Friday, 23 March 2007

All about 'Koi' part.2


As a koi grows, its pattern develops and grows with it. However, sometimes the pattern does not grow at the same rate asNot all koi have pattern, but where they do, the pattern should be well balanced across and along the body of the koi. It should be interesting and pleasing to the eye. 'Balanced' does mean that, say, patch of red scales on one side of the dorsal fin should be exactly balanced by a similar patch on the other side. It may be that a complimentary patch of another colour or of a different size is effectively placed. The same principle applies from head to tail. Too much colour at the head and too little at the tail end, or vice versa, will detract from the beauty of the fish.

As a koi grows, its pattern develops abd growa with it, However, sometimes the pattern dose not grow at the same rate as the base body colour. For example, if you are buying a small Kohaku (red on white), then the pattern should be 'heavier'. This larger proportion of red than white should result in a well-balanced pattern as it matures.


Whether a koi is patterned or not, its colour must be well established. When looked at closely, the colour should be 'deep' and 'even'. When colour 'thins' it is seen to go lighter. An example is the red on white of the Kohaku. A poor quality red will fade in places or look whiter than in the good areas. Colour can disappear; a Sanke become a Bekko, or a Kohaku a Shiromuji. This should not happen to a quality-bred koi, but it may occur if the fish is placed in poor water or experiences prolonged stress.

Colour can also be a distraction. Small spots of red or black, less than a scale in size, are known as 'shimis'. They can seriously detract from the beauty of a koi and disliked.


This another important aspect to consider. The edge produced where the scales of one colours overlaps those of another needs to be sharp. The effect observed when an underlying colour is seen through the overlapping scales is described as 'bleeding'. It is particularly noticeable at the leading edge of the coloured area. The Japanese terms for this effect are 'sashi' and 'kiwa' for the forward and rear edges respectively.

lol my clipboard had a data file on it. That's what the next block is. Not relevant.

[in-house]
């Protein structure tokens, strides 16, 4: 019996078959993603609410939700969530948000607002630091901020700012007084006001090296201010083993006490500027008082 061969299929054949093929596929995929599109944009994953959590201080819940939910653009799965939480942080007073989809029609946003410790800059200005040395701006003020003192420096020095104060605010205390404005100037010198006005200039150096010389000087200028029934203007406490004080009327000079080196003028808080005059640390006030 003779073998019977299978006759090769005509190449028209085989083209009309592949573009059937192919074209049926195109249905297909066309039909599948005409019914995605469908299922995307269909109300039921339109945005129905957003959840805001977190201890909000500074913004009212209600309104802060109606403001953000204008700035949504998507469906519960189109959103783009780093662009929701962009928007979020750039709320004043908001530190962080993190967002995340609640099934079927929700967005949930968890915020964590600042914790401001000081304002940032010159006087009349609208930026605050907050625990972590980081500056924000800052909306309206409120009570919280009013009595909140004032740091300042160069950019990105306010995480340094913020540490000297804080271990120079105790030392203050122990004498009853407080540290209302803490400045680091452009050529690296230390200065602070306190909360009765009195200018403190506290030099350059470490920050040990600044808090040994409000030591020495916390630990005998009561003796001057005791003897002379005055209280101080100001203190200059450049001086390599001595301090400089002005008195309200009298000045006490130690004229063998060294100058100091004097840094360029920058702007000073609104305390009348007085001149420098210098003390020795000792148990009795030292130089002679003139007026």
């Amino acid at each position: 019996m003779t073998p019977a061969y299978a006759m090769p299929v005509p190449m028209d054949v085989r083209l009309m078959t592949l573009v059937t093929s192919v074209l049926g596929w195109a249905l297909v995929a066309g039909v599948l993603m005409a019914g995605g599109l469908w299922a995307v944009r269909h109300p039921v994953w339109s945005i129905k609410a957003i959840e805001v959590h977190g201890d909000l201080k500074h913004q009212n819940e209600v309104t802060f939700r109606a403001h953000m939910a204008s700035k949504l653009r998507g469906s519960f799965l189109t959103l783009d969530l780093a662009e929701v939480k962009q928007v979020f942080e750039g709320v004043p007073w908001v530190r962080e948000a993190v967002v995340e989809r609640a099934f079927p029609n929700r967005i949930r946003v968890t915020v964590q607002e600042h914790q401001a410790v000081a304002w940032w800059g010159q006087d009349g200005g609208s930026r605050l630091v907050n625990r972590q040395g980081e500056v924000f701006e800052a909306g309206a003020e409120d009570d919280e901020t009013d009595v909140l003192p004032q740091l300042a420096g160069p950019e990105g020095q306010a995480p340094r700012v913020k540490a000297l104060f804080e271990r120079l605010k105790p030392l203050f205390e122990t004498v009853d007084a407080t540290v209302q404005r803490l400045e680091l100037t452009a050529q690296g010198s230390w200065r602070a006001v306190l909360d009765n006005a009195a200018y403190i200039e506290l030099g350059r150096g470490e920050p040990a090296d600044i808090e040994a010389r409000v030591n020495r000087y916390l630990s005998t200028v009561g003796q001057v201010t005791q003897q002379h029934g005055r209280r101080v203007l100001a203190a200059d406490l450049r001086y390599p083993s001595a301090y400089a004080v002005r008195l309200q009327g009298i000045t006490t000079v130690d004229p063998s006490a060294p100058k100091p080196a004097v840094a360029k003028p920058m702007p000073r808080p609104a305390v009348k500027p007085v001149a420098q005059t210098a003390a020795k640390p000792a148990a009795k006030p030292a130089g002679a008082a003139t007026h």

As you become knowledgeable about the hobby, so bloodlines assume a greater importance. They will ensure that you choose quality koi.


Tategoi is the Japanese name given to a koi that they believe have not reached its full potential. They are sometimes referred to as 'unfinished' koi. As we have seen, koi pattern and quality can change. A young fish may not look very attractive, but when the bloodline is known to be good, it has the potential to improve. Even koi of 60cm or more can still be regarded as tategoi. It takes a trained and informed 'eye' to recognize the potential of these fish. Bringing tategoi to their full potential requires great skill and knowledge on the part of the keeper. it is important to note that if a tategoi is placed into poor quality water, its potential to improve will be greatly reduced.


Any fish you intend to buy should be healthy. The sign to look for are clear, well-set eyes and no wounds, discoloration or bruising. All the fins must be present complete and clean. Look for a straight back and an absence of any lumps or bulges from the flanks. These may be due to unlaid eggs or a sign of something more serious.

Observe the koi swimming, breathing and feeding; erratic or exaggerated movement of the body or gills may indicate the presence of parasites. If a koi hangs about or does not feed, return to the dealer a couple weeks later to check on it once more before making a decision.


In japan, harvesting koi from the filed ponds tales place in October and November. Dealer from around the world visit Japan to view and buy the pick of the newly harvested stock. Shortly afterwards, the chosen fish will start arriving back at the dealers' premises and be put on display for hobbyist to see the best koi that the dealer has to offer. However, most dealers have stock delivered to them all year round, so you can visit them at any time.

When you are choosing your koi, remember that competition fist must conform more tightly to the criteria outlined above. On the other hand, koi that find pleasing will be equally attractive in the garden pond. Assess the capability of the pond to house new addition and do not buy too many fish at the same time. The filter will need time to adapt to the extra stock loading, with consequent water quality reduction.

It is good practice to place a new fish in an adequate quarantine system for a few weeks before introducing it to the main koi pond. Prepare the quarantine pond to receive new fish some weeks in advance of the buying trip.

until then

No comments: